Peivand Mousavi works alongside fellow PhD Candidate Jenise Chen on a collaborative project between the Pardee and Kelley labs.
What is your academic background and why is this area of research important?
I completed my undergraduate degree at the University of Waterloo in Honours Science with a Biology minor. I am currently a PhD candidate at the University of Toronto’s Leslie Dan Faculty of Pharmacy under the supervision of Dr. Keith Pardee.
Our lab focuses on synthetic biology and its applications in pharmaceutical sciences, including molecular diagnostics and drug manufacturing. The importance of this research is seen in exciting and practical applications to healthcare, one of which includes paper-based detection of infectious diseases such as Zika and Ebola.
What led you to your current Supervisor’s research group?
During my second year of undergraduate studies, I joined a student-led synthetic biology team at the University of Waterloo. Each year, the team works to design and build a research project to present at the International Genetically Engineered Machine (iGEM) competition. During this time, four interdisciplinary faculty advisors supported the team by bridging the fields of biology, engineering, and applied mathematics.
The collaborative nature and intersection of different disciplines sparked my interest in the field of synthetic biology. This shifted the course of my undergraduate experience as I decided to immerse myself in research by working part-time in the lab during study terms, taking on full-time research positions during the summers, taking on a lab leadership role within the 2015 Waterloo iGEM team, and completing a thesis project during my final year.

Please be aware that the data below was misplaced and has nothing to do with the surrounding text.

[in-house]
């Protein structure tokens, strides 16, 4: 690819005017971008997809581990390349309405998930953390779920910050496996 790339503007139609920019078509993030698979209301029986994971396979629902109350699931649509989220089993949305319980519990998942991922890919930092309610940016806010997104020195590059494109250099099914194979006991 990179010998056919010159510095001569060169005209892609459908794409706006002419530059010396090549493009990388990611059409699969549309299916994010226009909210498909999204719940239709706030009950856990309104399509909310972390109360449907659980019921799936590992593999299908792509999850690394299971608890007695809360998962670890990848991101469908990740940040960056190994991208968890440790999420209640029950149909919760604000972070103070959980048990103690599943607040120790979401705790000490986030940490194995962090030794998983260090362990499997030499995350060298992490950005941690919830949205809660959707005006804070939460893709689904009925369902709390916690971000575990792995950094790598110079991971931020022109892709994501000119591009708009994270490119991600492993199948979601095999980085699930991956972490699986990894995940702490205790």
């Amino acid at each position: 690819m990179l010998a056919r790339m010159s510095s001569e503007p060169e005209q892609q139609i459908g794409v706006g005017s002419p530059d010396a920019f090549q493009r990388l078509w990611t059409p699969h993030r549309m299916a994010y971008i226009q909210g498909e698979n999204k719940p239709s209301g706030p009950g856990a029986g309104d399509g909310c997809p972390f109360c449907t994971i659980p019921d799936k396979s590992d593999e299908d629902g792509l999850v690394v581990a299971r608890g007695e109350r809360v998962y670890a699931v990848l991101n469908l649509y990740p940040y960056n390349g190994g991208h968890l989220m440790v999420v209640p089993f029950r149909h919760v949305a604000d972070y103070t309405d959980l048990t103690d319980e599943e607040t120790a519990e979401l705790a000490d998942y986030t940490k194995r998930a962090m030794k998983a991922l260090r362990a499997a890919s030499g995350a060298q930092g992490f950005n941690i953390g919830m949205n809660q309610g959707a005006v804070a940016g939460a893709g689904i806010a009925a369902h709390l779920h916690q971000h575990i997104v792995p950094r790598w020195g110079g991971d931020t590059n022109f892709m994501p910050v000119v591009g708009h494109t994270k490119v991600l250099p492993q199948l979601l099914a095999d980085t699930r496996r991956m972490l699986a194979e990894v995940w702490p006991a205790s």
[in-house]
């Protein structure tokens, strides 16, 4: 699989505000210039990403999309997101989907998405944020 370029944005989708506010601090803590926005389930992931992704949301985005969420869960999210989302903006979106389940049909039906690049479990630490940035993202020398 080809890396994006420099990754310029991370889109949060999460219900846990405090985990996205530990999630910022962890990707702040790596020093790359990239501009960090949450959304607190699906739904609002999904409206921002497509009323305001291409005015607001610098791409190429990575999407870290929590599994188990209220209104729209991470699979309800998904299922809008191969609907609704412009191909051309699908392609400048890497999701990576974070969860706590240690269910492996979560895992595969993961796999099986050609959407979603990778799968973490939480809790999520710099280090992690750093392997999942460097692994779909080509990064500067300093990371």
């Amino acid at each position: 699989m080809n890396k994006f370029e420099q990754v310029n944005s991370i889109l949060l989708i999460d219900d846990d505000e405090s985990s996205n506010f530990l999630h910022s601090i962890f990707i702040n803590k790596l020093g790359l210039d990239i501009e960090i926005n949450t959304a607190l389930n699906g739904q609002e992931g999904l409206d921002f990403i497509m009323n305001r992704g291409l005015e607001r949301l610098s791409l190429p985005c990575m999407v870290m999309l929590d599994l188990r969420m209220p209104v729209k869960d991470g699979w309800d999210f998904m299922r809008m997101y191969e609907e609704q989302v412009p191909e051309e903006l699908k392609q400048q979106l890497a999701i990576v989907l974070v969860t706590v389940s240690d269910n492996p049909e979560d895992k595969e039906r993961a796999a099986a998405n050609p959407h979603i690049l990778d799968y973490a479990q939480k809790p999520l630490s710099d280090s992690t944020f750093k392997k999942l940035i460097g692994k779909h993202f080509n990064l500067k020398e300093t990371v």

During this time and under supervision of Dr. Brian Ingalls I had the opportunity to attend the Synthetic Biology Summer School organized by the University of Toronto’s Impact Center. It was at this conference, that I met Keith who is now my supervisor. He gave a lecture and organized a lab activity based on his recent research on paper-based cell-free diagnostics. After seeing the application, innovation and global impact of Keith’s research, I knew that I would like to pursue my graduate studies in his lab.